PhD student Xiaochen Liu has become the first PhD student from the Department of Biological Sciences at Xi’an Jiaotong-Liverpool University to pass his thesis defense or ‘viva’.
His thesis focused on the molecular mechanisms of how carbonic anhydrase I (CA1) can induce cell toxicity. CA1 is an enzyme that’s known to convert CO2 to bicarbonate but also thought to be involved in the pathology of ALS, a neurodegenerative disease.
He was examined by Professor Koji Yamanaka from Nagoya University in Japan and Dr Svetlana Antonyuk, a senior lecturer at the Institute of Integrative Biology at the University of Liverpool.
The term ‘viva’ is derived from the Latin viva voce or ‘to live by the voice’, and is an occasion where a PhD student must defend his or her thesis orally before examiners.
Samar Hasnain, Xiaochen’s co-supervisor, who is Max Perutz professor of molecular biophysics and co-director of the Barkla X-ray Laboratory of Biophysics at the University of Liverpool, said: “It has been a privilege to be a part of this milestone for XJTLU. I am looking forward to seeing Xiaochen develop further in the coming decades as a distinguished member of the scientific community.”
Xiaochen is one of a growing community of PhD students at XJTLU conducting original, cutting-edge research across a wide variety of subjects.
The University’s PhD programme equips students with a range of professional skills to help them maximise their future employability and gives them the chance to work with respected academic supervisors at both XJTLU and the University of Liverpool, who guide them through the course of their research.
Zhi Jin from the Department of Electrical and Electronic Engineering also recently passed her viva on her thesis looking at 3D image and video processing.
She explained a little about the viva process, saying that a PhD student first submits their thesis to the examiners, in her case one from XJTLU and one from an external institution, for them to read. Then, during the viva defense, examiners ask questions before announcing if the PhD student needs to make major or minor changes to their thesis. Jin’s thesis was approved with only minor modifications required.
Her research project focused on whether it’s possible to reduce the transmission size of 3D movie files without losing image quality at the reviewers’ side: “Nowadays, 3D movies are very popular and they have very high image resolution, but internet bandwidth is limited. We try to reduce size at the sender or ‘encoder’ side, so transmission will require less bandwidth, which means less money and computing resources, and then at the receivers’ or viewers’ side we try to recover the image quality,” she said.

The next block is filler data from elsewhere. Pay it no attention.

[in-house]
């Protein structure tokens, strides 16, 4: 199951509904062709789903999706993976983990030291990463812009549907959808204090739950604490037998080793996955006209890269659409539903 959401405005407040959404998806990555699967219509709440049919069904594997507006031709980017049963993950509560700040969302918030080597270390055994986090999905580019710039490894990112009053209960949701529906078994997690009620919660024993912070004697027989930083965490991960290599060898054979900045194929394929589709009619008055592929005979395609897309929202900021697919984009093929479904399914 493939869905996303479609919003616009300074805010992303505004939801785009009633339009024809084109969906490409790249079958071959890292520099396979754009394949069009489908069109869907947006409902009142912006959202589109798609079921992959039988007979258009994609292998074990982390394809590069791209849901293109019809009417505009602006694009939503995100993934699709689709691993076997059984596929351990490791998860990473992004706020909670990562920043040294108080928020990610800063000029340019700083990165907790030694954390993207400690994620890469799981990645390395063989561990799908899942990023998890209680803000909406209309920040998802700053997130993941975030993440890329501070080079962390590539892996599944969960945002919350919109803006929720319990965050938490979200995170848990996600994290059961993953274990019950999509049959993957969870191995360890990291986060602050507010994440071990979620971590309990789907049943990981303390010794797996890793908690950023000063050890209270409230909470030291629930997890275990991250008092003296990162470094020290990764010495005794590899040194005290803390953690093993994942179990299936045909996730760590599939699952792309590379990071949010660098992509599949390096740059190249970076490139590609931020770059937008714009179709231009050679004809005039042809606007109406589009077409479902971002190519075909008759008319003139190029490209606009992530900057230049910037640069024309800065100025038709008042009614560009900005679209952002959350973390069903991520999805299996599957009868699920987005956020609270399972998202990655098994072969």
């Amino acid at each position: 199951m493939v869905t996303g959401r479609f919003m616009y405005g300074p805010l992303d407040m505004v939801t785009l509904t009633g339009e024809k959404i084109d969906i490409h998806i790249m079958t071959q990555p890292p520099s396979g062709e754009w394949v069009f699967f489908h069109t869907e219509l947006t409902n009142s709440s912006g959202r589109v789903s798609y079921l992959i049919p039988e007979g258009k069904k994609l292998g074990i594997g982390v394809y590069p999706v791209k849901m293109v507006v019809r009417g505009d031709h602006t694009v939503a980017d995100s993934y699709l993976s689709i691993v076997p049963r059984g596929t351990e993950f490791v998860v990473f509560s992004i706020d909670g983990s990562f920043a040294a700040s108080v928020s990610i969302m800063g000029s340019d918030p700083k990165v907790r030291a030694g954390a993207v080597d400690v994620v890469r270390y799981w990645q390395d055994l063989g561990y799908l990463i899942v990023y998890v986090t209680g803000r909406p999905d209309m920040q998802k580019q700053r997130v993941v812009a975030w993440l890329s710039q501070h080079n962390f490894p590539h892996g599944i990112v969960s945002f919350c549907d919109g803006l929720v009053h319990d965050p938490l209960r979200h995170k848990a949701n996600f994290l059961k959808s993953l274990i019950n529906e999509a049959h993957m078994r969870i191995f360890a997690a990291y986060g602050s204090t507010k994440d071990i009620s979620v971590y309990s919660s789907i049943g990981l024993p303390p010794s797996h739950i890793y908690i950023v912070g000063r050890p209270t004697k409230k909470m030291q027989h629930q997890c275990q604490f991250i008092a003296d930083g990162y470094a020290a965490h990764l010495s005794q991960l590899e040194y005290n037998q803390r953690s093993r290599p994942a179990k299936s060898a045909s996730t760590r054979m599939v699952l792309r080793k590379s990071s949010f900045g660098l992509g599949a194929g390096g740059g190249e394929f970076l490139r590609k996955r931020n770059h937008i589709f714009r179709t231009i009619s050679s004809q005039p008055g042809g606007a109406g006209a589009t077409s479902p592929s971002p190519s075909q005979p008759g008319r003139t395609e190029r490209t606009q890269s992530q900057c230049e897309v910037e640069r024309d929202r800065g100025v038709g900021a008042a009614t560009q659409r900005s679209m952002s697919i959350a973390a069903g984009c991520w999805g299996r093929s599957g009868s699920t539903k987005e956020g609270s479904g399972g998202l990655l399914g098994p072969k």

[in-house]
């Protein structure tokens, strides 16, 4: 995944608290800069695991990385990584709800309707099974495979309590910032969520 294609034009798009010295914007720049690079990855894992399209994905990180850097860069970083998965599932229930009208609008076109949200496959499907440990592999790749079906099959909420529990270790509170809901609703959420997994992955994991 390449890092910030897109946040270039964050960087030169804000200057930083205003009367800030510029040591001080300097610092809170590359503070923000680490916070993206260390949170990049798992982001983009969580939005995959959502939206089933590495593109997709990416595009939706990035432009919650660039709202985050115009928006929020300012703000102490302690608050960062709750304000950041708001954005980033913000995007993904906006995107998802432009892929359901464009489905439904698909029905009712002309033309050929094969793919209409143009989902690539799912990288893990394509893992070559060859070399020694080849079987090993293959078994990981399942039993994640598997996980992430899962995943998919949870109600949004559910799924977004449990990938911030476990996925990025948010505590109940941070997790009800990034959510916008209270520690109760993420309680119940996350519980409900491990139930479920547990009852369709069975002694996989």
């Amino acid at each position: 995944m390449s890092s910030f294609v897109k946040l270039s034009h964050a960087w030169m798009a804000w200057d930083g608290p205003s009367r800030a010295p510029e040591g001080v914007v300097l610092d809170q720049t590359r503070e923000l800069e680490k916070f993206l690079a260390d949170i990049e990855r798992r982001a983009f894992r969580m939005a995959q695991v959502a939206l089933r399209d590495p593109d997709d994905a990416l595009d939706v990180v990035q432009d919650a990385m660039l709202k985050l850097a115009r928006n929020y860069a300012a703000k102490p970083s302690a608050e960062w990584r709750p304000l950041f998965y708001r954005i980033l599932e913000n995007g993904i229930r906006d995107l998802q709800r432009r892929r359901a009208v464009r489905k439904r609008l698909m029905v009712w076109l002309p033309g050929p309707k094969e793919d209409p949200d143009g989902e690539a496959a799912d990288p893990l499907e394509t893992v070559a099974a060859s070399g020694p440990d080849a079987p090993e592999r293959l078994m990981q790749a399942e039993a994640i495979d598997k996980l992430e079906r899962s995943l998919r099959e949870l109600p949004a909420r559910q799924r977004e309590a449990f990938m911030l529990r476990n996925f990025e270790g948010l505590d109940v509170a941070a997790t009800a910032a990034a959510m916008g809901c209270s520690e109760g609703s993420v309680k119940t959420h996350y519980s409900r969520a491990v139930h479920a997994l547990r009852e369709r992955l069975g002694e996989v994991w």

Having completed her bachelor’s degree at XJLTU, Jin decided to pursue PhD study here due to the quality of the teaching and the supportive academic staff.
“I was really impressed with the quality of teaching here. The professors here are really responsible. I discussed my PhD research topic with Professor Tammam Tillo and he helped me apply for a scholarship, as well as acting as my PhD supervisor,” she said.
Pelin Kinay from the Department of Environmental Science is just beginning her PhD studies at XJTLU and is researching the impact of climate change on human health in Eastern China, with a focus on the elderly.
“[Elderly people] are one of the populations most vulnerable to climate change. China has a really high population of elderly people so my advisors suggested I focus on elderly people,” she said, explaining the reason behind her research.
Pelin said the most important problem for China when it comes to climate change is flooding, with people often having to relocate their homes indirectly affecting their mental health. Additionally, heatwaves can affect people’s health through heart problems, cardiovascular disease, respiratory problems, stress and mental health issues, along with vector-borne diseases, such as malaria.
Pelin began studying Chinese during her bachelors degree studies in her homeland of Turkey. After completing a masters degree in business at Suzhou University in 2012, she began her PhD studies at a university in Hefei last October, transferring to XJTLU because of its superior academic support: “At XJTLU my main supervisor is Phil Staddon, while I have another supervisor from the Department of Public Health, Elmer Villaneuva, and two supervisors in the UK. I talk to my supervisors all the time, and I have to report to my XJTLU supervisors every day. We also have meetings every week,” she said.
PhD students at XJTLU enjoy a number of benefits, including dedicated travel budgets for participating in international conferences, the chance to apply for a research visit of up to three months at the University of Liverpool and opportunities to work as teaching assistants. For more information about available PhD programmes visit our Find a Programme page.